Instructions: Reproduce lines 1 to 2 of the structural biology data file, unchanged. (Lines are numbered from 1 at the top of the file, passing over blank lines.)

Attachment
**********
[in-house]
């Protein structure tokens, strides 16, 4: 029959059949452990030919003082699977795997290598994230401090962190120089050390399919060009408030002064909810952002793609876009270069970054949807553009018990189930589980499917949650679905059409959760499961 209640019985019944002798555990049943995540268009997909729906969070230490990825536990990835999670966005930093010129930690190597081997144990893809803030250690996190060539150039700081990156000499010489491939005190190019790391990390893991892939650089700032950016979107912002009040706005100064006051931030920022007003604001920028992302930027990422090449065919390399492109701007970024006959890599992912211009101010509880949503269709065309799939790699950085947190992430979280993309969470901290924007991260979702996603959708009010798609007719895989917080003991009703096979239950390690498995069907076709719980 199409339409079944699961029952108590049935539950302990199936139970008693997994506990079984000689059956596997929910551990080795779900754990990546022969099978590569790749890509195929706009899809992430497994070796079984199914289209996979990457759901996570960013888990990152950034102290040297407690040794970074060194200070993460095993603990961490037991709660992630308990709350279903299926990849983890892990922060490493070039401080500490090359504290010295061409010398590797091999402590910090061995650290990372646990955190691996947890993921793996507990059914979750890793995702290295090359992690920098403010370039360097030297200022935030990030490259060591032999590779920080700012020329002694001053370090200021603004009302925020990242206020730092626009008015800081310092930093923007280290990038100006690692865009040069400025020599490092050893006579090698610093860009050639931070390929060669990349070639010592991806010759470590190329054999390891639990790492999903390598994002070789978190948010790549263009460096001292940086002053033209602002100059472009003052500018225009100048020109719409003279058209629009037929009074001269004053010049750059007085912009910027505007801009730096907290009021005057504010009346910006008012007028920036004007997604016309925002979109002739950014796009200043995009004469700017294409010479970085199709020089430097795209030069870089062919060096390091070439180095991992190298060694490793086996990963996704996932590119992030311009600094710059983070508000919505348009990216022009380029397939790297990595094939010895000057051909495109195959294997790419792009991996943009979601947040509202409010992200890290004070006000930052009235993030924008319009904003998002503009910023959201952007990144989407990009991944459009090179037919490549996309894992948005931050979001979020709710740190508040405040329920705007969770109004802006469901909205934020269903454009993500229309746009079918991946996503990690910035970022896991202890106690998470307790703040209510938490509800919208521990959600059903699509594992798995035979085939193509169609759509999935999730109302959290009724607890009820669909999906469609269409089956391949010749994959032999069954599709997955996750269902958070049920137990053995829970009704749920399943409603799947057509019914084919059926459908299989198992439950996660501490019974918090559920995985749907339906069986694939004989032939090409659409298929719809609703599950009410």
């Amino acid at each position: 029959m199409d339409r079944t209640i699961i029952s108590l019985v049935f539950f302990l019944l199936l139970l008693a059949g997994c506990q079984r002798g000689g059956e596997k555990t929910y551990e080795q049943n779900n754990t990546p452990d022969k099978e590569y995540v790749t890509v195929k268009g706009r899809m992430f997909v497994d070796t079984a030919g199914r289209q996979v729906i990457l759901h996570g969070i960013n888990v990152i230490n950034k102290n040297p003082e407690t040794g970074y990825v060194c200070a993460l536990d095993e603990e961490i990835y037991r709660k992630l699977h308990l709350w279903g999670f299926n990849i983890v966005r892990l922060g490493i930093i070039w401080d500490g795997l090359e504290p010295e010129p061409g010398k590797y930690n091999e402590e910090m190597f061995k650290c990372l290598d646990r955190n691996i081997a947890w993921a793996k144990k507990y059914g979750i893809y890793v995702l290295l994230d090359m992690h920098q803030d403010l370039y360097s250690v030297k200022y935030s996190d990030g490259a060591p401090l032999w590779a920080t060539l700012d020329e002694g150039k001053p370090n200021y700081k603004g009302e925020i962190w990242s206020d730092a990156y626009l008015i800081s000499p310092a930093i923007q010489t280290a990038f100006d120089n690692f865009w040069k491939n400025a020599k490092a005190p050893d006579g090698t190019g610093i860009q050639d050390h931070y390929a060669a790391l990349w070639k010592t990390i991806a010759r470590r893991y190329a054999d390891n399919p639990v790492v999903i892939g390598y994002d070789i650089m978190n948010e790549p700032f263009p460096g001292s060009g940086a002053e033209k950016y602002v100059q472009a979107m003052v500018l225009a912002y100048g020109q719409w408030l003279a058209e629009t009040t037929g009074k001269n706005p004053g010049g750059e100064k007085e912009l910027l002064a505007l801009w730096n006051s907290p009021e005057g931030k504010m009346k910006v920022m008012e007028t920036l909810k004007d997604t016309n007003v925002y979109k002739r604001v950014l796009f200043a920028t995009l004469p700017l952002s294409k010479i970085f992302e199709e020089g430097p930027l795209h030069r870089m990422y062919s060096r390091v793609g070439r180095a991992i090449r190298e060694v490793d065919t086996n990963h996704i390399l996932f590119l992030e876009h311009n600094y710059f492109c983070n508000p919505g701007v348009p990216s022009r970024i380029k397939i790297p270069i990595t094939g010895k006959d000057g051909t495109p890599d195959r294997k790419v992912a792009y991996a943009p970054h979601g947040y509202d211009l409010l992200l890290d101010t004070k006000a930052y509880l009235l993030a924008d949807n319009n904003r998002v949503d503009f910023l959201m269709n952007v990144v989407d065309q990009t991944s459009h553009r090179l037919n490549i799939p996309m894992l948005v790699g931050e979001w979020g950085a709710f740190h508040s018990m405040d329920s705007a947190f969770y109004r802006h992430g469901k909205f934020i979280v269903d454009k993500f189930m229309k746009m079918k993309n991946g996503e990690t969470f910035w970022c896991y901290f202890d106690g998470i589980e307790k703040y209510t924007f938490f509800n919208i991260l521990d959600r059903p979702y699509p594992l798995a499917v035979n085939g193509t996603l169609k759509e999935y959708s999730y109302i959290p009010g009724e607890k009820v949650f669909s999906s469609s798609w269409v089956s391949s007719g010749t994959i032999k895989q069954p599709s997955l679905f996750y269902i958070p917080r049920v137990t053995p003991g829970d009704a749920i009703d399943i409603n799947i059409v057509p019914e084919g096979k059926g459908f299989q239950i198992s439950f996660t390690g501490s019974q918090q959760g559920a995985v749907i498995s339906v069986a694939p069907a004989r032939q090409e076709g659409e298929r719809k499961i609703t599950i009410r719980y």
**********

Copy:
[in-house]
């Protein structure tokens, strides 16, 4: 029959059949452990030919003082699977795997290598994230401090962190120089050390399919060009408030002064909810952002793609876009270069970054949807553009018990189930589980499917949650679905059409959760499961 209640019985019944002798555990049943995540268009997909729906969070230490990825536990990835999670966005930093010129930690190597081997144990893809803030250690996190060539150039700081990156000499010489491939005190190019790391990390893991892939650089700032950016979107912002009040706005100064006051931030920022007003604001920028992302930027990422090449065919390399492109701007970024006959890599992912211009101010509880949503269709065309799939790699950085947190992430979280993309969470901290924007991260979702996603959708009010798609007719895989917080003991009703096979239950390690498995069907076709719980 199409339409079944699961029952108590049935539950302990199936139970008693997994506990079984000689059956596997929910551990080795779900754990990546022969099978590569790749890509195929706009899809992430497994070796079984199914289209996979990457759901996570960013888990990152950034102290040297407690040794970074060194200070993460095993603990961490037991709660992630308990709350279903299926990849983890892990922060490493070039401080500490090359504290010295061409010398590797091999402590910090061995650290990372646990955190691996947890993921793996507990059914979750890793995702290295090359992690920098403010370039360097030297200022935030990030490259060591032999590779920080700012020329002694001053370090200021603004009302925020990242206020730092626009008015800081310092930093923007280290990038100006690692865009040069400025020599490092050893006579090698610093860009050639931070390929060669990349070639010592991806010759470590190329054999390891639990790492999903390598994002070789978190948010790549263009460096001292940086002053033209602002100059472009003052500018225009100048020109719409003279058209629009037929009074001269004053010049750059007085912009910027505007801009730096907290009021005057504010009346910006008012007028920036004007997604016309925002979109002739950014796009200043995009004469700017294409010479970085199709020089430097795209030069870089062919060096390091070439180095991992190298060694490793086996990963996704996932590119992030311009600094710059983070508000919505348009990216022009380029397939790297990595094939010895000057051909495109195959294997790419792009991996943009979601947040509202409010992200890290004070006000930052009235993030924008319009904003998002503009910023959201952007990144989407990009991944459009090179037919490549996309894992948005931050979001979020709710740190508040405040329920705007969770109004802006469901909205934020269903454009993500229309746009079918991946996503990690910035970022896991202890106690998470307790703040209510938490509800919208521990959600059903699509594992798995035979085939193509169609759509999935999730109302959290009724607890009820669909999906469609269409089956391949010749994959032999069954599709997955996750269902958070049920137990053995829970009704749920399943409603799947057509019914084919059926459908299989198992439950996660501490019974918090559920995985749907339906069986694939004989032939090409659409298929719809609703599950009410």